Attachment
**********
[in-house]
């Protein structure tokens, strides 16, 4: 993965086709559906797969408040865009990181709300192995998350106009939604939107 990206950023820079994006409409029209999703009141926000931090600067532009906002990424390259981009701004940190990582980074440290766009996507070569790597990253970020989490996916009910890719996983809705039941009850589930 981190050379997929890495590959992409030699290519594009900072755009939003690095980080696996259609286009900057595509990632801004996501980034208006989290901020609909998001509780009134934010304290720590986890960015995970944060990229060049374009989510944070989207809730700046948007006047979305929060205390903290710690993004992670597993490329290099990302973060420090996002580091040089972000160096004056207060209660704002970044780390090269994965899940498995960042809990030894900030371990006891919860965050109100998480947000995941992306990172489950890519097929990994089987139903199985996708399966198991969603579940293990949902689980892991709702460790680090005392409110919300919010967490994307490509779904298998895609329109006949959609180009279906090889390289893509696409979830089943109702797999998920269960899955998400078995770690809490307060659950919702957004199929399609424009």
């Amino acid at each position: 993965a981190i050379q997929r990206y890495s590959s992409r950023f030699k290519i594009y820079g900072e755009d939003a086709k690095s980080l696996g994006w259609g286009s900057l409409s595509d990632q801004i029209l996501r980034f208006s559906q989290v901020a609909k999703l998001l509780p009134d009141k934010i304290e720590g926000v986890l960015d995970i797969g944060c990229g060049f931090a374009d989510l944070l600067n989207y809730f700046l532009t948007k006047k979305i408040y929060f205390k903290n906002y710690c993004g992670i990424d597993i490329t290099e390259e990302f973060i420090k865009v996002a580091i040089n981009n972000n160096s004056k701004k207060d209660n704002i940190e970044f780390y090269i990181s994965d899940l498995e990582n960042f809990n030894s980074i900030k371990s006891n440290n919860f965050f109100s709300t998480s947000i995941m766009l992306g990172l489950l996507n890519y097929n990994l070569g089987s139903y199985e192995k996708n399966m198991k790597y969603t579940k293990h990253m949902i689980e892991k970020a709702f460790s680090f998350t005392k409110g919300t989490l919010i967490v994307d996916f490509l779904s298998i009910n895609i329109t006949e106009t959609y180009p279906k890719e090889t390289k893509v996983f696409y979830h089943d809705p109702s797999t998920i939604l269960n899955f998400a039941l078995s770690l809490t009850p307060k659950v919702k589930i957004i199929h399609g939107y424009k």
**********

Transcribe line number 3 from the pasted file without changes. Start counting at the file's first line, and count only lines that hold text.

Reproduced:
């Amino acid at each position: 993965a981190i050379q997929r990206y890495s590959s992409r950023f030699k290519i594009y820079g900072e755009d939003a086709k690095s980080l696996g994006w259609g286009s900057l409409s595509d990632q801004i029209l996501r980034f208006s559906q989290v901020a609909k999703l998001l509780p009134d009141k934010i304290e720590g926000v986890l960015d995970i797969g944060c990229g060049f931090a374009d989510l944070l600067n989207y809730f700046l532009t948007k006047k979305i408040y929060f205390k903290n906002y710690c993004g992670i990424d597993i490329t290099e390259e990302f973060i420090k865009v996002a580091i040089n981009n972000n160096s004056k701004k207060d209660n704002i940190e970044f780390y090269i990181s994965d899940l498995e990582n960042f809990n030894s980074i900030k371990s006891n440290n919860f965050f109100s709300t998480s947000i995941m766009l992306g990172l489950l996507n890519y097929n990994l070569g089987s139903y199985e192995k996708n399966m198991k790597y969603t579940k293990h990253m949902i689980e892991k970020a709702f460790s680090f998350t005392k409110g919300t989490l919010i967490v994307d996916f490509l779904s298998i009910n895609i329109t006949e106009t959609y180009p279906k890719e090889t390289k893509v996983f696409y979830h089943d809705p109702s797999t998920i939604l269960n899955f998400a039941l078995s770690l809490t009850p307060k659950v919702k589930i957004i199929h399609g939107y424009k």